Keeping your pup safe is one of the best ways to ensure a happy Fourth! Fireworks can startle a dog even if you think it’s fine with noise. Fireworks are unpredictable, and loud. They have a well-known history of causing dogs to bolt in fear. Sadly, only 14% of lost pets are returned to their owners, according to nationwide statistics.
Shelters Say Their Busiest Day of the Year is July 5th
Animal control officials across the country report dramatic increase in lost pets each year between July 4th and 6th. July 5th is one of the busiest days of the year for shelters. Pets that are running in fear are more likely to be hit by vehicles and suffer serious injuries.
Read on for the best way to prevent your dog from bolting out of sight at the loud noise of fireworks and avoid an unwanted stay at the shelter or the danger of being lost. Even at home, an anxious dog may make a break for it and run after being frightened by the noise of fireworks.
Animals are usually scared by fireworks, firecrackers and other fourth of July celebratory actions that typically don’t harm humans, but upset the delicate auditory senses of dogs and cats. Their hearing is much more sensitive and there are incredibly loud fireworks that come out.
Some dogs are not just afraid of fireworks because they are loud. Fireworks are also accompanied with sudden flashes and burning smells, which can be overwhelming for your pet.
The noise is also likely to be unfamiliar, which can be very frightening for some dogs. Running away is a survival instinct for dogs, so make sure your dog is wearing its collar with a GPS tracking device. Even if your dog is microchipped, your chances to find him fast enough are slim to none.
First, make sure your dog is wearing a dog GPS tracking device. At least if they get lost, if they have GPS tracker, you can get them back home to you. Have a current photo of your dog as well.
Scroll down for video
Use these 10 simple tips to keep your dog safe this holiday and lower the risk of lost dog heartbreak.
- Walk your dog early in the day before fireworks begin! Also, make sure the collar is secure and your dog can’t back out of it. If you’re having a cookout, remind guest to close gates.
- Remind guest to not feed your pets table scraps as many foods that are okay for people can be toxic or harmful to pets. Keeping treats available at parties can help avoid this temptation!
- Keep pets away from charcoal, fireworks, sparklers and glow sticks. Also keep in mind some pets also may try to fetch or attack fireworks! An anxious dog also tends to chew or scratch: perform a check to put toxic or valuable items out of reach.
- Never use fireworks around pets! While exposure to lit fireworks can potentially result in severe burns and/or trauma to the face and paws of curious pets, even unused fireworks can pose a danger. Many types contain potentially toxic substances, including potassium nitrate, arsenic and other heavy metals.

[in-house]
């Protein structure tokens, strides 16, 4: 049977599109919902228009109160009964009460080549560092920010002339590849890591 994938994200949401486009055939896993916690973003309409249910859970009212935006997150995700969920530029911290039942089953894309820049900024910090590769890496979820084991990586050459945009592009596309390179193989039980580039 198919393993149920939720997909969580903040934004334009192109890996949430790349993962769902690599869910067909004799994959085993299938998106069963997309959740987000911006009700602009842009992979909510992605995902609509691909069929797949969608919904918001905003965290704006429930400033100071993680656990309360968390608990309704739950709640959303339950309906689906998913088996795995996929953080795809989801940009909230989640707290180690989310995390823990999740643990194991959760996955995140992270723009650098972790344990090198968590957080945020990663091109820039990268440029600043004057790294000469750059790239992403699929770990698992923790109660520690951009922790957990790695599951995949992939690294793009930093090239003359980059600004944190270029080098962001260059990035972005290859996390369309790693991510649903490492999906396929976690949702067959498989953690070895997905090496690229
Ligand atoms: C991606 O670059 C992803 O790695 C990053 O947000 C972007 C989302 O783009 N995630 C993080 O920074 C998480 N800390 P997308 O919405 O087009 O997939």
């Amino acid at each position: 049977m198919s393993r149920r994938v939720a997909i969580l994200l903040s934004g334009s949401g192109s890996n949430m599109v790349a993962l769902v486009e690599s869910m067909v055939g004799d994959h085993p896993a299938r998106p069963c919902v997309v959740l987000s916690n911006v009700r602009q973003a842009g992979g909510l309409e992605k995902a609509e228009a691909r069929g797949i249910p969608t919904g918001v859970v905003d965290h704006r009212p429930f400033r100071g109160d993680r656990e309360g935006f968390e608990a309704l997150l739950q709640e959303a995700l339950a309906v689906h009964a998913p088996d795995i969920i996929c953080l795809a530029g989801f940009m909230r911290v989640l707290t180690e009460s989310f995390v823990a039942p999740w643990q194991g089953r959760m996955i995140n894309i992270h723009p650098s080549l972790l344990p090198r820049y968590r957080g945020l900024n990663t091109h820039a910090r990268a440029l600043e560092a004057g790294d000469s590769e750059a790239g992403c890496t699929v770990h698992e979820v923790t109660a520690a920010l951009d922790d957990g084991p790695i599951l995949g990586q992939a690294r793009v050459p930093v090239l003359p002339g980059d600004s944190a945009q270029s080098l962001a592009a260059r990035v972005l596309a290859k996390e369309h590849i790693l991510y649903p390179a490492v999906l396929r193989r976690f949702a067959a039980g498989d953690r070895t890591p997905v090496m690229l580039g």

- Never leave alcoholic drinks unattended where pets can reach them. Alcoholic beverages have the potential to poison pets. If ingested, the animal could become very intoxicated and weak, severely depressed or could go into a coma. Death from respiratory failure is also a possibility in severe cases.
- Always keep matches and lighter fluid out of your pets’ reach. Certain types of matches contain chlorinates, which could potentially damage blood cells and result in difficulty breathing—or even kidney disease in severe cases. Lighter fluid can be irritating to skin, and if ingested can produce gastrointestinal irritation and central nervous system depression. If lighter fluid is inhaled, aspiration pneumonia and breathing problems could develop.
- Keep your pets on their normal diet. Any change, even for one meal, can give your pets severe indigestion and diarrhea. This is particularly true for older animals who have more delicate digestive systems and nutritional requirements. And keep in mind that foods such as onions, chocolate, coffee, avocado, grapes & raisins, salt and yeast dough can all be potentially toxic to companion animals.
- Do not put glow jewelry on your pets, or allow them to play with it. While the luminescent substance contained in these products is not highly toxic, excessive drooling and gastrointestinal irritation could still result from ingestion, and intestinal blockage could occur from swallowing large pieces of the plastic containers.
- Keep citronella candles, insect coils and oil products out of reach. Ingestion can produce stomach irritation and possibly even central nervous system depression. If inhaled, the oils could cause aspiration pneumonia in pets.
- Make sure to keep your dog occupied during fireworks, especially if they’re afraid. Treats and music are great distractions.
On the Fourth of July, use a GPS tracker on pets so that if they do run away, it’s easier for you to locate and find them.
Watch the videos below